KARACHI, Pakistan (Reuters) - Pakistani authorities on Sunday arrested the son–in-law of ousted Prime Minister Nawaz Sharif, who was on Friday sentenced in absentia to 10 years in prison over a corruption ruling linked to his family’s purchase of luxury flats in London.
Sharif’s daughter Maryam, seen as his chosen political heir, was sentenced to seven years in prison and her husband Muhammad Safdar was given a one-year jail term in a ruling many see as a blow to the Pakistan Muslim League-Nawaz (PML-N) party before the July 25 election.
Pakistan’s anti-corruption National Accountability Bureau (NAB) said in a statement that Muhammad Safdar handed himself in. Earlier in the day Safdar and supporters had driven around the garrison city of Rawalpindi holding impromptu rallies, local television showed.
“After continued raids of National Accountability Bureau (NAB) at his houses in Abbotabad, Mansehra and Haripur, Captain Safdar decided to surrender before NAB,” NAB said,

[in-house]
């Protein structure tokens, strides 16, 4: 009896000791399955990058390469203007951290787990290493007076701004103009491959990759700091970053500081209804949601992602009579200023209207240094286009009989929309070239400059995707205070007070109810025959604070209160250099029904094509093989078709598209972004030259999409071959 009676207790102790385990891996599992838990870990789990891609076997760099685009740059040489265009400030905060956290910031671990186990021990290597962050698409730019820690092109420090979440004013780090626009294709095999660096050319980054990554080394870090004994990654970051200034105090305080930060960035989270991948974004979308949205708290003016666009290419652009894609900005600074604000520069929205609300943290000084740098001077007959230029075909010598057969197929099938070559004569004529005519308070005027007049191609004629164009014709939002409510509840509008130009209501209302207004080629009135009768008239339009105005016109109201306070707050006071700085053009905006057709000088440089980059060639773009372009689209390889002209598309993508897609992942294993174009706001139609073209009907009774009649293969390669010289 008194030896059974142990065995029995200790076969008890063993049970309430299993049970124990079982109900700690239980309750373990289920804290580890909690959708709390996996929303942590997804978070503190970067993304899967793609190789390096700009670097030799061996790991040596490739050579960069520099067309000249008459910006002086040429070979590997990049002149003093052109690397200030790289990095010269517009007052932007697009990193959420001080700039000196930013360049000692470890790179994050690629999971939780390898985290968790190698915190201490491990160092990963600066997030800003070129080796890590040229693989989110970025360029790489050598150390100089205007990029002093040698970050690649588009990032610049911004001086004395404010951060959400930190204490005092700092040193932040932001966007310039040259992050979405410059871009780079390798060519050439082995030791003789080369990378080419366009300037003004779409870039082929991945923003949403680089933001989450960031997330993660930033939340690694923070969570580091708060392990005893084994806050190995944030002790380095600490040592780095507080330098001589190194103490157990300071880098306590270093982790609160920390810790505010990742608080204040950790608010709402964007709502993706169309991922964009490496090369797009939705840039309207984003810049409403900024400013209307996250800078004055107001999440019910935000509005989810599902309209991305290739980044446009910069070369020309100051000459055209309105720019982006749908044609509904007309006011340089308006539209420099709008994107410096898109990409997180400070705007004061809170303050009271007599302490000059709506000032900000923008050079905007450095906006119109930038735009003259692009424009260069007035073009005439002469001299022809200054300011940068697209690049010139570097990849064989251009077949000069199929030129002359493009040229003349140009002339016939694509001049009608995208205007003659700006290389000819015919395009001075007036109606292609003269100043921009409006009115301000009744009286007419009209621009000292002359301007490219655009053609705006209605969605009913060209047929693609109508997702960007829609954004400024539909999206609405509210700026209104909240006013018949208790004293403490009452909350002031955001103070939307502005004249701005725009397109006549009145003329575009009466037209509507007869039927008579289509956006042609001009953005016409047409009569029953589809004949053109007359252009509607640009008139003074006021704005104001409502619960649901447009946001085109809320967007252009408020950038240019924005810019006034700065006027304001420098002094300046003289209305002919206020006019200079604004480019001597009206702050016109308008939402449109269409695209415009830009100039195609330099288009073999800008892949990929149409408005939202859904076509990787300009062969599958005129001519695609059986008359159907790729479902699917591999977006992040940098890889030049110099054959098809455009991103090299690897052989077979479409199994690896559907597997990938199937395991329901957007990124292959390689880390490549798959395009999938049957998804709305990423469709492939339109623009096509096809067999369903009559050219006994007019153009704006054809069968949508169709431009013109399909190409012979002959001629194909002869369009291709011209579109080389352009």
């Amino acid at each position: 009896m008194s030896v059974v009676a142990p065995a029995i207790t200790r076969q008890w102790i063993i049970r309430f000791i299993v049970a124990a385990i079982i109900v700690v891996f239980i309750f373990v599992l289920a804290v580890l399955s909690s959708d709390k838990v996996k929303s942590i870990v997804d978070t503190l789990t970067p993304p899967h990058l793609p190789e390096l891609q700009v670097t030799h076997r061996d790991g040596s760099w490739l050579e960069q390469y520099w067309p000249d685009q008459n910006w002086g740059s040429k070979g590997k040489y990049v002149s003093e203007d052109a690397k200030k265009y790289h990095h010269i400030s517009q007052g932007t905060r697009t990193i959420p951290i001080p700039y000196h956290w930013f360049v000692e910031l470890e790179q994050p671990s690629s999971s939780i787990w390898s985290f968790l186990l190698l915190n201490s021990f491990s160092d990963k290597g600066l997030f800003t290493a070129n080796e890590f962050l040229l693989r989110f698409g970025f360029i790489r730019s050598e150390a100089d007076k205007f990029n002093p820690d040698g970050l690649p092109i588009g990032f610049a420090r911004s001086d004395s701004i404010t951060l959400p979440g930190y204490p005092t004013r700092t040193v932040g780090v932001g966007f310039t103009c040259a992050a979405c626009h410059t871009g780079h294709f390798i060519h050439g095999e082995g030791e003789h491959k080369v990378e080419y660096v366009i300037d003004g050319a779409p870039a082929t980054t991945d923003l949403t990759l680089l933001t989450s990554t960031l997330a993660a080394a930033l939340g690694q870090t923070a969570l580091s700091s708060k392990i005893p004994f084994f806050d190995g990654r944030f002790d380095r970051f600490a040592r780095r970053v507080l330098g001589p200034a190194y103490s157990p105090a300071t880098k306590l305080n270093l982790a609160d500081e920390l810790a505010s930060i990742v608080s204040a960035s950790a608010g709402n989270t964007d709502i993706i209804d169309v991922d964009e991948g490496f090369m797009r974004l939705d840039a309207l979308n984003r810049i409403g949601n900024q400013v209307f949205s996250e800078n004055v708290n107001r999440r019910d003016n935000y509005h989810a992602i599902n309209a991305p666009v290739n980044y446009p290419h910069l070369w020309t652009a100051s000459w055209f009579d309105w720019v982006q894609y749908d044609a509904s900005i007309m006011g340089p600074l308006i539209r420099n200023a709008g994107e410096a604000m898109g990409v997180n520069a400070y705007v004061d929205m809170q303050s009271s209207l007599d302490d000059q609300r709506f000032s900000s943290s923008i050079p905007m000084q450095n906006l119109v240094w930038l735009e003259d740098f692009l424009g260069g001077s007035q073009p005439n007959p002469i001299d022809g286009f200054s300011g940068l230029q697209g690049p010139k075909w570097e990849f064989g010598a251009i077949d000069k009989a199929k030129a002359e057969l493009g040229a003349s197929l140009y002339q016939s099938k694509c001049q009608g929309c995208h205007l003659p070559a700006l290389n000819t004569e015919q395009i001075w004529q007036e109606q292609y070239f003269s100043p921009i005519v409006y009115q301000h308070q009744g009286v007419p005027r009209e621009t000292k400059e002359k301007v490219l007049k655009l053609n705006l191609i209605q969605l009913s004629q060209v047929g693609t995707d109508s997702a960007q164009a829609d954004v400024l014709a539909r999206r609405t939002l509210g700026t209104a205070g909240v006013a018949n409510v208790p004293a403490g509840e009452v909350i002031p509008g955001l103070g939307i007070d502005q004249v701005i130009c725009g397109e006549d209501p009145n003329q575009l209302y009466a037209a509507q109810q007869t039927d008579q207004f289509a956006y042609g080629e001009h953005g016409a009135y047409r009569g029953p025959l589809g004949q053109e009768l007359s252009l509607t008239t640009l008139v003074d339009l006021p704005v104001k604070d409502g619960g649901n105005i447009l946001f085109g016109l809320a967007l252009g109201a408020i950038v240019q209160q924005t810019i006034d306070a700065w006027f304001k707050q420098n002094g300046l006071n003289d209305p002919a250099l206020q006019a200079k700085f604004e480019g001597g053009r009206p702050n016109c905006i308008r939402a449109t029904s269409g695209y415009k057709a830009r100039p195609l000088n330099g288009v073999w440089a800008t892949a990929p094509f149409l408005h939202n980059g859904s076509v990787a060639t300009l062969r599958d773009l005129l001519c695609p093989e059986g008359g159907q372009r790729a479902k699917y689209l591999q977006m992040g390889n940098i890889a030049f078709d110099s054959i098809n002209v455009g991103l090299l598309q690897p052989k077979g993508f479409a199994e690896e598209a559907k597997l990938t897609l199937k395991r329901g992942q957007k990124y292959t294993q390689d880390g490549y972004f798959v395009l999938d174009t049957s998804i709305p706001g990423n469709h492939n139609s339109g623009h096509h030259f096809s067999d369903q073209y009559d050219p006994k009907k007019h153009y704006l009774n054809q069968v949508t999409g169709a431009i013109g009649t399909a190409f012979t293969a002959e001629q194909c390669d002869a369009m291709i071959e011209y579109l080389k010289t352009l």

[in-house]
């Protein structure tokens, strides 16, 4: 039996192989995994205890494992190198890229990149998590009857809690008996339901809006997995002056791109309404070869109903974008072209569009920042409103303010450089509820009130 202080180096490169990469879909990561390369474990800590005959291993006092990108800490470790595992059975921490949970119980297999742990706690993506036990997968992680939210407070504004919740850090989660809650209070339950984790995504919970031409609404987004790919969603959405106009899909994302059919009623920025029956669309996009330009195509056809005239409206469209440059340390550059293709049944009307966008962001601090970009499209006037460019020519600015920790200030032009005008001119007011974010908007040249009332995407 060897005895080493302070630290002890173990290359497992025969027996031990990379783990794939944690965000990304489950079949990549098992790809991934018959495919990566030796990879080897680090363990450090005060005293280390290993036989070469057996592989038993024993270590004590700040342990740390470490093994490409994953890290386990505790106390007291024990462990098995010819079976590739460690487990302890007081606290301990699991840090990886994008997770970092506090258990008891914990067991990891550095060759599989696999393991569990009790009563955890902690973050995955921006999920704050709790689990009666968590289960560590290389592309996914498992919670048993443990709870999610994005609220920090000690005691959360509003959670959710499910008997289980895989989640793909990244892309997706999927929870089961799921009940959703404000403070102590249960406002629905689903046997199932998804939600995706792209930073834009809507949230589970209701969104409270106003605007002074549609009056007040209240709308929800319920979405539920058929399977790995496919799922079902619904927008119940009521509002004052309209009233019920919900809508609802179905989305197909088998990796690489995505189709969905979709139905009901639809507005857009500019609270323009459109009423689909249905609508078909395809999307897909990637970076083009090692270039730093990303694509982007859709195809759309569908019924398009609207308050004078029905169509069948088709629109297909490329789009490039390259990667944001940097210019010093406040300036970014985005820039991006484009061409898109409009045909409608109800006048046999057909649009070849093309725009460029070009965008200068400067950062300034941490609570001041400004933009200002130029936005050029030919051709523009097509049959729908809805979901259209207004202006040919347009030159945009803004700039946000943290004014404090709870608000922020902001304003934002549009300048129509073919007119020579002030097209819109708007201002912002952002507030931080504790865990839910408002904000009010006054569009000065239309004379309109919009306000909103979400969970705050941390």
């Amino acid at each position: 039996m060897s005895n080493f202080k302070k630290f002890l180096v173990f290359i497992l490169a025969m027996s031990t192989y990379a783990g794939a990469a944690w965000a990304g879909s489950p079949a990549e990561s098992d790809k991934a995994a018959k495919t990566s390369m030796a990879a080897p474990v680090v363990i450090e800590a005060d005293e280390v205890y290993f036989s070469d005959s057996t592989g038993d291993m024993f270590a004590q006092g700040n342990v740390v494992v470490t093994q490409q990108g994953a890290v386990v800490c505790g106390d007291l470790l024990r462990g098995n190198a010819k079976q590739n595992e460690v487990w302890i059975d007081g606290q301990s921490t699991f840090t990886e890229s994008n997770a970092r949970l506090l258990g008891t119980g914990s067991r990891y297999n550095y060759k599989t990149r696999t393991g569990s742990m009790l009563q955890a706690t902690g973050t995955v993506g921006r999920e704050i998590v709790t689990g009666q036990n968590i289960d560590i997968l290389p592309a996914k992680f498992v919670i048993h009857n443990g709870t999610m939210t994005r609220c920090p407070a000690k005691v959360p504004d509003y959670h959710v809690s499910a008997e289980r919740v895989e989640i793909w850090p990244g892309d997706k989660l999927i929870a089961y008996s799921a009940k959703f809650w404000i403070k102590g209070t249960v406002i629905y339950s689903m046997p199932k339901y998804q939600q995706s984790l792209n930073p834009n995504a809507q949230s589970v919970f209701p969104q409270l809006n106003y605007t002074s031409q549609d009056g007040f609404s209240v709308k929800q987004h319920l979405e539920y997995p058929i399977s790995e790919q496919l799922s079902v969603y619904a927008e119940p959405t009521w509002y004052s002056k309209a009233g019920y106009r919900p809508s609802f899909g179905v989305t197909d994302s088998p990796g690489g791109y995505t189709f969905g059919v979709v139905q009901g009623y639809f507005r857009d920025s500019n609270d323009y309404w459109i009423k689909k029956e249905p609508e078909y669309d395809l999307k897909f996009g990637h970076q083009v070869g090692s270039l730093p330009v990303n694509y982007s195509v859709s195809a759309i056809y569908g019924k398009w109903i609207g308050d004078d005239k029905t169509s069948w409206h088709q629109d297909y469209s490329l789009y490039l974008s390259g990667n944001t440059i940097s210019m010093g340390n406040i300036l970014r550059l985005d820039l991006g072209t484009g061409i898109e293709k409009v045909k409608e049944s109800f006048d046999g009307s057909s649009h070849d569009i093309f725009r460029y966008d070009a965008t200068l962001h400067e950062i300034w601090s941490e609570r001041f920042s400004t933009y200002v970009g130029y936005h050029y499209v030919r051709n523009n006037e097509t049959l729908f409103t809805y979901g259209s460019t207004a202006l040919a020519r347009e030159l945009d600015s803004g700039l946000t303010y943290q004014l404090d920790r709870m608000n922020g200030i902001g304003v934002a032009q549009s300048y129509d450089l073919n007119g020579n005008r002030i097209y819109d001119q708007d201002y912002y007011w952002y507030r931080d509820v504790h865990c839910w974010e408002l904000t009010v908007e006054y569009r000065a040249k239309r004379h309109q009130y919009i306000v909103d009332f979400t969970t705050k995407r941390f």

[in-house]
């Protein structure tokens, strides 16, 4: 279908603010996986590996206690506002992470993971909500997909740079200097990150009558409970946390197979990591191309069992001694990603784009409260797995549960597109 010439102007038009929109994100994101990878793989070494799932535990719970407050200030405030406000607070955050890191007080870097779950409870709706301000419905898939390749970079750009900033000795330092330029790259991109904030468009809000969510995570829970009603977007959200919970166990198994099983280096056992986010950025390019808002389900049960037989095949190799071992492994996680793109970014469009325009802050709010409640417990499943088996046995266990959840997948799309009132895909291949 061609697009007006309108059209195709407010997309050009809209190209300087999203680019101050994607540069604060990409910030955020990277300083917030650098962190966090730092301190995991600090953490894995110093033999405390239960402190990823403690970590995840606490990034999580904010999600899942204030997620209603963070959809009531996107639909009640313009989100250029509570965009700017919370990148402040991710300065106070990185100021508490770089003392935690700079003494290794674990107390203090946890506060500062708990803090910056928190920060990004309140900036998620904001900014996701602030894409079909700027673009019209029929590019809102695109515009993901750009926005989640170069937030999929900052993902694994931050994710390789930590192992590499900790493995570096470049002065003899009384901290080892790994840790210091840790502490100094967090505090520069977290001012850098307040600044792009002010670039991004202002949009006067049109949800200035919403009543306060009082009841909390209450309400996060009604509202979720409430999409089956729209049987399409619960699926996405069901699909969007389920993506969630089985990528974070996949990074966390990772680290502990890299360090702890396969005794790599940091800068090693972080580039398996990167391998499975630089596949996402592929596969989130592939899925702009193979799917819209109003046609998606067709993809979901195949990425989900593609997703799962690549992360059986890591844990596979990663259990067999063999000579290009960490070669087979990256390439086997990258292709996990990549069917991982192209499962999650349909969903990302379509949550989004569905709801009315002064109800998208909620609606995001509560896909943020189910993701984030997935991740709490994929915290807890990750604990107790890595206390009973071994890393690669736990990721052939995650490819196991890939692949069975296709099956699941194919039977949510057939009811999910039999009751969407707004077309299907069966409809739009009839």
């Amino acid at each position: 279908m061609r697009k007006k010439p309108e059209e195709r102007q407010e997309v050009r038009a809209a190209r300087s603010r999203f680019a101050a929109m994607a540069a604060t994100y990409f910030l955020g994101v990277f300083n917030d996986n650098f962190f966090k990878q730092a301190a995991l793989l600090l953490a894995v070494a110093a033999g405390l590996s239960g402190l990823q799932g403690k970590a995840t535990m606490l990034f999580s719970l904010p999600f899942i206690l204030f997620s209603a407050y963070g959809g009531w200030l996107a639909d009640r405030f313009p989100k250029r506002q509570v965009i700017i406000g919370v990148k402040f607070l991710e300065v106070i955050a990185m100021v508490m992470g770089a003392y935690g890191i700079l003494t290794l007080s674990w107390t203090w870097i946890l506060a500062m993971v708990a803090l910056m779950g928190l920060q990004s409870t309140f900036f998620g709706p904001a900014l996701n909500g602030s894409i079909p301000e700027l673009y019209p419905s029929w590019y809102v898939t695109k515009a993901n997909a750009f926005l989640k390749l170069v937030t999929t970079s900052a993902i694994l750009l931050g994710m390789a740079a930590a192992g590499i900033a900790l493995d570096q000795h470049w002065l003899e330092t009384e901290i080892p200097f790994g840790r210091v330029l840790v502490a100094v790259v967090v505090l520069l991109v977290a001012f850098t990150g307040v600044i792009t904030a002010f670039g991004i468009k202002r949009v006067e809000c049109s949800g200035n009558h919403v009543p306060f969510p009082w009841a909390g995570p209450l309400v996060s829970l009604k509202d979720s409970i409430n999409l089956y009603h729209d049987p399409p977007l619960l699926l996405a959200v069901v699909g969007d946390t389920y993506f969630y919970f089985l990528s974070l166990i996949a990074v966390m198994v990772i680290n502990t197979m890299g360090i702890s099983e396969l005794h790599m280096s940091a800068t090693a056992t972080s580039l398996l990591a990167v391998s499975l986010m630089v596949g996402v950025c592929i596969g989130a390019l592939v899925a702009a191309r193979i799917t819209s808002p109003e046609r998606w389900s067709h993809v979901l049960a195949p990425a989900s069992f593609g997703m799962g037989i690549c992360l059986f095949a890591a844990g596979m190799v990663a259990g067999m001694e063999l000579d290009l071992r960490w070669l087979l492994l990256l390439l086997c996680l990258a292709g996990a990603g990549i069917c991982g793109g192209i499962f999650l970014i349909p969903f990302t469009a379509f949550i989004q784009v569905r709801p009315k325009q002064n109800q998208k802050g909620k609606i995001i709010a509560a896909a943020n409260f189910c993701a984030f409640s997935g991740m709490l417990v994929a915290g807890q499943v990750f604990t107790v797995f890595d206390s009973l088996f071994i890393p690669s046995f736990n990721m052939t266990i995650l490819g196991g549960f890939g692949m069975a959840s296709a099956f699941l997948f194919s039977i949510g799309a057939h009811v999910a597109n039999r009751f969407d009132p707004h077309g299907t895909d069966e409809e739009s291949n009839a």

NAB also requested media not to air Safdar’s live speeches, saying they are against the law and the code of conduct of the country’s media regulator.
After the verdict on Friday, Safdar said “justice has been massacred” and railed against the judiciary.
Sharif was jailed as the family could not explain how the obtained funds to purchase four luxury flats in London’s exclusive Hyde Park area. Maryam was given a prison term for allegedly providing a forged trust deed, for which Safdar was a witness.
Sharif and his daughter would return to Pakistan on July 13 from London where they are tending to the veteran leader’s wife, Kulsoom, who is being treated for cancer and is in a coma after suffering a heart attack last month.
“We will reach Lahore on July 13,” Maryam told reporters.
Sharif and Maryam will face arrest on arrival in Pakistan just before the election, in which his party is in a tight race with opposition figure Imran Khan’s party.
Both Sharif and Maryam deny wrongdoing and plan to appeal the NAB decision.
Sharif had denounced the court proceedings against him as politically motivated and a judicial witch-hunt, often suggesting the military was to blame.
Pakistan’s military, which has ruled the nuclear-armed country for almost half its history, denies involvement in civilian politics.
Sharif was ousted by the Supreme Court in July 2017 and barred from politics for being “dishonest” by failing to report a monthly income of 10,000 Emirati dirhams ($2,723) from a company owned by his son. He denies drawing the monthly salary.
Reporting by Syed Raza Hassan; Editing by Drazen Jorgic/Keith Weir